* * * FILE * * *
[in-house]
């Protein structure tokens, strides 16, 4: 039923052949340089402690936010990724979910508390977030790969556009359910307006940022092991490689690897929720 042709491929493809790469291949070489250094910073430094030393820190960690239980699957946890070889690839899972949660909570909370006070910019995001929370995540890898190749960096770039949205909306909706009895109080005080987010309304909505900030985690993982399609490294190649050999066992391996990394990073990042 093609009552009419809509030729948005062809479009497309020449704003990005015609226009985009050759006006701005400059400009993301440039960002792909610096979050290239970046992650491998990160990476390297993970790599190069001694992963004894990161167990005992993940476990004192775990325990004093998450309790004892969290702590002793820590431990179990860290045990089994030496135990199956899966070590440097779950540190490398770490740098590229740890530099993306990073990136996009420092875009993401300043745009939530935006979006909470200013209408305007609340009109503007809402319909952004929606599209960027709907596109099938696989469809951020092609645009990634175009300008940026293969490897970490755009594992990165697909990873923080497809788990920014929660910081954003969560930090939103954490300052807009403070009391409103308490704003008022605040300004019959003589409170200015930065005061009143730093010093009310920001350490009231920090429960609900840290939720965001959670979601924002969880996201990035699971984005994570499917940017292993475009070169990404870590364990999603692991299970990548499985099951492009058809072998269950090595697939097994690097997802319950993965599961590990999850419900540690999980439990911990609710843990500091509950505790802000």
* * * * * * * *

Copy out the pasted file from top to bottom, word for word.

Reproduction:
[in-house]
């Protein structure tokens, strides 16, 4: 039923052949340089402690936010990724979910508390977030790969556009359910307006940022092991490689690897929720 042709491929493809790469291949070489250094910073430094030393820190960690239980699957946890070889690839899972949660909570909370006070910019995001929370995540890898190749960096770039949205909306909706009895109080005080987010309304909505900030985690993982399609490294190649050999066992391996990394990073990042 093609009552009419809509030729948005062809479009497309020449704003990005015609226009985009050759006006701005400059400009993301440039960002792909610096979050290239970046992650491998990160990476390297993970790599190069001694992963004894990161167990005992993940476990004192775990325990004093998450309790004892969290702590002793820590431990179990860290045990089994030496135990199956899966070590440097779950540190490398770490740098590229740890530099993306990073990136996009420092875009993401300043745009939530935006979006909470200013209408305007609340009109503007809402319909952004929606599209960027709907596109099938696989469809951020092609645009990634175009300008940026293969490897970490755009594992990165697909990873923080497809788990920014929660910081954003969560930090939103954490300052807009403070009391409103308490704003008022605040300004019959003589409170200015930065005061009143730093010093009310920001350490009231920090429960609900840290939720965001959670979601924002969880996201990035699971984005994570499917940017292993475009070169990404870590364990999603692991299970990548499985099951492009058809072998269950090595697939097994690097997802319950993965599961590990999850419900540690999980439990911990609710843990500091509950505790802000």